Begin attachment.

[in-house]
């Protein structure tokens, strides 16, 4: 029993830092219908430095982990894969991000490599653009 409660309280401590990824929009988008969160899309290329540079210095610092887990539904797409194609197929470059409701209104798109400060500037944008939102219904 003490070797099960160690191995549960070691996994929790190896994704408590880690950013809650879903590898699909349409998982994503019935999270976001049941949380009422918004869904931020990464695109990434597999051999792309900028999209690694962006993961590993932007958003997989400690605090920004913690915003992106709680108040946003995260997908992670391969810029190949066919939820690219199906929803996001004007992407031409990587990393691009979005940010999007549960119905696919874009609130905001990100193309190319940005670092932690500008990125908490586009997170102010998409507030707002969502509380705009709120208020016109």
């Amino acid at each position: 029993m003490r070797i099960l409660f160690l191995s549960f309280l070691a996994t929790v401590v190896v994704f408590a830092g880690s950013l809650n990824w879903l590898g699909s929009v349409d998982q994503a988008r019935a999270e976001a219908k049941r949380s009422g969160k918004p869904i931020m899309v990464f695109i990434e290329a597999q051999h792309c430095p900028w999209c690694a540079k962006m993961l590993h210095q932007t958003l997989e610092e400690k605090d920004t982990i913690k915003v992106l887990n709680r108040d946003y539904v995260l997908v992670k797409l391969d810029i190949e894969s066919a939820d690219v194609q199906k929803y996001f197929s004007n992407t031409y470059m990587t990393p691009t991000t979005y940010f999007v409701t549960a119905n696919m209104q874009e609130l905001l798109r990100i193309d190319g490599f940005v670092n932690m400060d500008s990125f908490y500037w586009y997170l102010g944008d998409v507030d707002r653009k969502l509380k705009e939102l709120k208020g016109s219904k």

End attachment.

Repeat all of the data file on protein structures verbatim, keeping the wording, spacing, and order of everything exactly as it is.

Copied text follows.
[in-house]
């Protein structure tokens, strides 16, 4: 029993830092219908430095982990894969991000490599653009 409660309280401590990824929009988008969160899309290329540079210095610092887990539904797409194609197929470059409701209104798109400060500037944008939102219904 003490070797099960160690191995549960070691996994929790190896994704408590880690950013809650879903590898699909349409998982994503019935999270976001049941949380009422918004869904931020990464695109990434597999051999792309900028999209690694962006993961590993932007958003997989400690605090920004913690915003992106709680108040946003995260997908992670391969810029190949066919939820690219199906929803996001004007992407031409990587990393691009979005940010999007549960119905696919874009609130905001990100193309190319940005670092932690500008990125908490586009997170102010998409507030707002969502509380705009709120208020016109």
């Amino acid at each position: 029993m003490r070797i099960l409660f160690l191995s549960f309280l070691a996994t929790v401590v190896v994704f408590a830092g880690s950013l809650n990824w879903l590898g699909s929009v349409d998982q994503a988008r019935a999270e976001a219908k049941r949380s009422g969160k918004p869904i931020m899309v990464f695109i990434e290329a597999q051999h792309c430095p900028w999209c690694a540079k962006m993961l590993h210095q932007t958003l997989e610092e400690k605090d920004t982990i913690k915003v992106l887990n709680r108040d946003y539904v995260l997908v992670k797409l391969d810029i190949e894969s066919a939820d690219v194609q199906k929803y996001f197929s004007n992407t031409y470059m990587t990393p691009t991000t979005y940010f999007v409701t549960a119905n696919m209104q874009e609130l905001l798109r990100i193309d190319g490599f940005v670092n932690m400060d500008s990125f908490y500037w586009y997170l102010g944008d998409v507030d707002r653009k969502l509380k705009e939102l709120k208020g016109s219904k």